Hospitals, like most everything and everyone else, have been hit hard by the recent recession, and many have taken to more aggressive debt collection
tactics to make up budgetary deficiencies. The American Hospital Association reported that in 2010, hospitals incurred about $39 billion in unpaid bills, the Huffington Post states. This marks an 82 percent rise from 2000. "Hospitals are getting more aggressive because they now know that so much more of the bill is going to go uncovered," Sara Rosenbaum, a professor at George Washington University's law school, tells the news source. "The value of our coverage is shrinking and it's leaving us exposed to very, very high out-of-pocket costs, which, of course, are insurmountable for all but the wealthiest people." A U.S. Census graph shows that the number of uninsured individuals rose to about 50 million in 2010, or just over 16 percent of Americans. Furthermore, the Commonwealth Fund revealed that 26 percent of people ages 16 to 64 had no health insurance for at least part of 2011, notes the Huffington Post in a separate article. Failure to pay hospital bills can result in insurmountable debt, which can tarnish one's consumer credit report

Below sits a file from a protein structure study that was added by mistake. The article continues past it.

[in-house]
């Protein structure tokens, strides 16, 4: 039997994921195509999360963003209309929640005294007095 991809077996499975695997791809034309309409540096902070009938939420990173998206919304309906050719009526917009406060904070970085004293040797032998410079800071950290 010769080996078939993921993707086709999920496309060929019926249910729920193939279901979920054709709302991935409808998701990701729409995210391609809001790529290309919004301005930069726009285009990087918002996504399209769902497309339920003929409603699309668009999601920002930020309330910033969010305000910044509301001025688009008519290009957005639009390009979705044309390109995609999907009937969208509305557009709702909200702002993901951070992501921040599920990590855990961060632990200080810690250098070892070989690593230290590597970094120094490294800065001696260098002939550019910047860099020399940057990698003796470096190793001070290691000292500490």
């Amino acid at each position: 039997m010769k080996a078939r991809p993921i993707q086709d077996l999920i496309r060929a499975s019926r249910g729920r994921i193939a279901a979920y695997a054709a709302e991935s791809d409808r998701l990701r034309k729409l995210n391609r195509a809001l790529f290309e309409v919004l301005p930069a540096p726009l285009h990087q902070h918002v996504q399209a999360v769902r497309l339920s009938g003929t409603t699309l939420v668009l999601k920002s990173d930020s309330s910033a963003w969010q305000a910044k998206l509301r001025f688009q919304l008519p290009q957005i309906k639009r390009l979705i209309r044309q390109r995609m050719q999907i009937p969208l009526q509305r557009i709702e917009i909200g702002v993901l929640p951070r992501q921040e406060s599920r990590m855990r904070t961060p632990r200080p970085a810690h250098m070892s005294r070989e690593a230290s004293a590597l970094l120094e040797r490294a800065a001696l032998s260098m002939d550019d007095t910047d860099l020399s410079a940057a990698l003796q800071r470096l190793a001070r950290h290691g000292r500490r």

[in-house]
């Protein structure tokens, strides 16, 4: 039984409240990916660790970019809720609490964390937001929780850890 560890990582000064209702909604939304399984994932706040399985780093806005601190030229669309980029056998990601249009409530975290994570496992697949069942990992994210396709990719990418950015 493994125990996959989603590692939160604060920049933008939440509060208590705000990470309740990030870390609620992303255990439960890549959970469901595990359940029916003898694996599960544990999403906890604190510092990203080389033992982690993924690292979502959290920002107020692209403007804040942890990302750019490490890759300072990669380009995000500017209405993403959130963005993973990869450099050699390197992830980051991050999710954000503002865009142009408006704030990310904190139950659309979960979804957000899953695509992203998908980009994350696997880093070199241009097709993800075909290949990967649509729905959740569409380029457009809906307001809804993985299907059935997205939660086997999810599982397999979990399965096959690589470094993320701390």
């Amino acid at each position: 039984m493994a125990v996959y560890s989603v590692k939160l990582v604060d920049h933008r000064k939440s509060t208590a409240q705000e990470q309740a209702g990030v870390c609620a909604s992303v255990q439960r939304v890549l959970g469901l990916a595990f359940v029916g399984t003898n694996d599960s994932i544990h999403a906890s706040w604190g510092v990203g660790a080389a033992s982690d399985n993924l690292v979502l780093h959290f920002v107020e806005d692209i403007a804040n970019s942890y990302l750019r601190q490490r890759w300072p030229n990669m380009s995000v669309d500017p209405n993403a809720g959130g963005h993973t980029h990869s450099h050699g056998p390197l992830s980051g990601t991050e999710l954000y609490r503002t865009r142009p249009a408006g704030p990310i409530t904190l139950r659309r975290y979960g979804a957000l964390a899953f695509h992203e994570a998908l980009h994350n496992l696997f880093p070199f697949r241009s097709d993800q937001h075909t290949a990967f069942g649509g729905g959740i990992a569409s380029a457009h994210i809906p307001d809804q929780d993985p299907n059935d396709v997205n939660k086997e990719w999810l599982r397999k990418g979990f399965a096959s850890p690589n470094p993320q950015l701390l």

and possibly result in bankruptcy.